At a Glance
A secretive gnome of western forests, often creeping about near the ground under dense tangles, most easily located by its sharp kep-kep callnotes and its ringing, tinkling song. Until recently, was considered to belong to the same species as the Winter Wren of eastern North America and the widespread Eurasian Wren of the Old World.
All bird guide text and rangemaps adapted from Lives of North American Birds by Kenn Kaufman© 1996, used by permission of Houghton Mifflin Harcourt Publishing Company. All rights reserved.
Arroyos and Canyons, Forests and Woodlands, High Mountains, Shrublands, Savannas, and Thickets
Direct Flight, Flitter, Rapid Wingbeats
Range & Identification
Migration & Range Maps
A permanent resident in most of its range, north to the coast and islands of Alaska. Populations from interior regions of western Canada and the northern Rockies move south for the winter, with a few reaching the southwest. Migration is relatively early in spring and late in fall.
4-4 1/2" (10-11cm). Small, stub-tailed, and dark. Suggests a House Wren but has a shorter tail, stronger dark barring on flanks, different voice. Very similar to Winter Wren but usually richer golden brown on chest, and has subtly different callnote.
About the size of a Robin, About the size of a Sparrow
Songs and Calls
A high-pitched, varied, and rapid series of musical trills and chatters; call note an explosive kit! or kit-kit!
Complex, Flat, Undulating
Buzz, Chirp/Chip, Flute, Hi, Trill, Whistle
Dense coniferous forests, also more open habitats on Alaskan islands, woodlands and brush in winter in the southwest. Breeds most commonly in moist coniferous forest with an understory of dense thickets in the Pacific northwest. In winter, some are found in dense low growth in woods, especially along streambanks or among tangles, brushpiles, and fallen logs. Populations on the Aleutian and Pribilof islands in Alaska may live in more open habitats.
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5-6, sometimes 4-7. White, with reddish brown dots often concentrated toward larger end. Incubation is by female, about 14-17 days. Young: Probably both parents feed nestlings. Young leave the nest about 16-18 days after hatching.
Probably both parents feed nestlings. Young leave the nest about 16-18 days after hatching.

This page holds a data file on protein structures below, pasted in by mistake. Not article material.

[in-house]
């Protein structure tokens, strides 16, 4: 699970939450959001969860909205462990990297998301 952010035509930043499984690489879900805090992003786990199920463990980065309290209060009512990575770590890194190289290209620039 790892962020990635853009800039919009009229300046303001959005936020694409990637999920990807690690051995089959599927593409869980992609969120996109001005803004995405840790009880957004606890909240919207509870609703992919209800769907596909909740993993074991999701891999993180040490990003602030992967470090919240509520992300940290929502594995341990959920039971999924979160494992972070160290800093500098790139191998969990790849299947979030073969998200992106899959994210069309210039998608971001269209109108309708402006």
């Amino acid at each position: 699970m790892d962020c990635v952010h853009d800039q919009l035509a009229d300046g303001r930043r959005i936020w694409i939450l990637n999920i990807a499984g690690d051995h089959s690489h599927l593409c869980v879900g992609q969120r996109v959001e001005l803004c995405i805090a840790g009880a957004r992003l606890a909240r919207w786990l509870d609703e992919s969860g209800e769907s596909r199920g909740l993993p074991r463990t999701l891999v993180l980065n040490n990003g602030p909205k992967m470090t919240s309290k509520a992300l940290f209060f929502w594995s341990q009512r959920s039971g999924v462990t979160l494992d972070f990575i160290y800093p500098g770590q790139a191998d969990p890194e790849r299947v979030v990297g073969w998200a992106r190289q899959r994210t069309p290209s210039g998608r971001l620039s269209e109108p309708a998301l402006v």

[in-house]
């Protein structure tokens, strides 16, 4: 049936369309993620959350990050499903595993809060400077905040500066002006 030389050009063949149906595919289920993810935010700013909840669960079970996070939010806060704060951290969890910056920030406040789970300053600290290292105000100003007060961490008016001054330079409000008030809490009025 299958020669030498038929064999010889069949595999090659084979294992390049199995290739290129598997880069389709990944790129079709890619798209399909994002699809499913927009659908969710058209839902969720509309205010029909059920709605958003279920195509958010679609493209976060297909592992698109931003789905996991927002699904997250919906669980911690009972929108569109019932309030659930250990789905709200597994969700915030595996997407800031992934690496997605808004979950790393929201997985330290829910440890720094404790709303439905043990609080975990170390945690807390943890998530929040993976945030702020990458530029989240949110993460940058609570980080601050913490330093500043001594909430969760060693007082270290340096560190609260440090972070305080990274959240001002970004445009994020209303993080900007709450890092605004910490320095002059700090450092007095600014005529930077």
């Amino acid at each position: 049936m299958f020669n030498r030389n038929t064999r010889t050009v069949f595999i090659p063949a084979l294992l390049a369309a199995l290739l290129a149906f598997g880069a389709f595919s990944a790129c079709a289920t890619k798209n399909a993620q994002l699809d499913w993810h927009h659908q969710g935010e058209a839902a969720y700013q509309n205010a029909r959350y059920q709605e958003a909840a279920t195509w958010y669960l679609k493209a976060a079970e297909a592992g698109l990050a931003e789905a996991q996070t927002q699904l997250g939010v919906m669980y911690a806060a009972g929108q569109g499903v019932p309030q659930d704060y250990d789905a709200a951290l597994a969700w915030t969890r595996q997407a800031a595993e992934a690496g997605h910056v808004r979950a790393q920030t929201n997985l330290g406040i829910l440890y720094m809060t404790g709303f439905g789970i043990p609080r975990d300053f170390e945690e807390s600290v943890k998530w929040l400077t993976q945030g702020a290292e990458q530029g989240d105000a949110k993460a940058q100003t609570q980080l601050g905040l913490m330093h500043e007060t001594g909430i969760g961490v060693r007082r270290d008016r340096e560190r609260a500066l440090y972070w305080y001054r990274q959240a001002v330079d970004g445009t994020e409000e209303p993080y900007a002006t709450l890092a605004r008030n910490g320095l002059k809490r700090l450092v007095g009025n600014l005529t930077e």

Usually forages very low among dense vegetation, searching for insects among foliage, on twigs and trunks, and on ground.
Mostly insects. Feeds on a wide variety of insects, including many beetles, caterpillars, true bugs, flies, and many others. Also eats many spiders, plus some millipedes and snails. Also sometimes eats berries.
Male sings in spring to defend territory and attract a mate. In courtship, male perches near female, with wings half-opened and fluttering, tail moving from side to side, while he sings or calls. Nest site is in any kind of natural cavity close to the ground (lower than about 6'), including holes among upturned roots of downed trees, cavities in rotten stumps, old woodpecker holes, crevices among rocks. Within cavity, both sexes help build nest of grass, weeds, moss, rootlets, lined with animal hair and feathers. Male may also build several unlined "dummy" nests.
Still common and widespread, although habitat destruction in the northwest could cause declines. Some island populations in Alaska may be vulnerable.
Audubon’s scientists have used 140 million bird observations and sophisticated climate models to project how climate change will affect the range of the Pacific Wren. Learn even more in our Audubon’s Survival By Degrees project.
Climate Threats Facing the Pacific Wren
Choose a temperature scenario below to see which threats will affect this species as warming increases. The same climate change-driven threats that put birds at risk will affect other wildlife and people, too.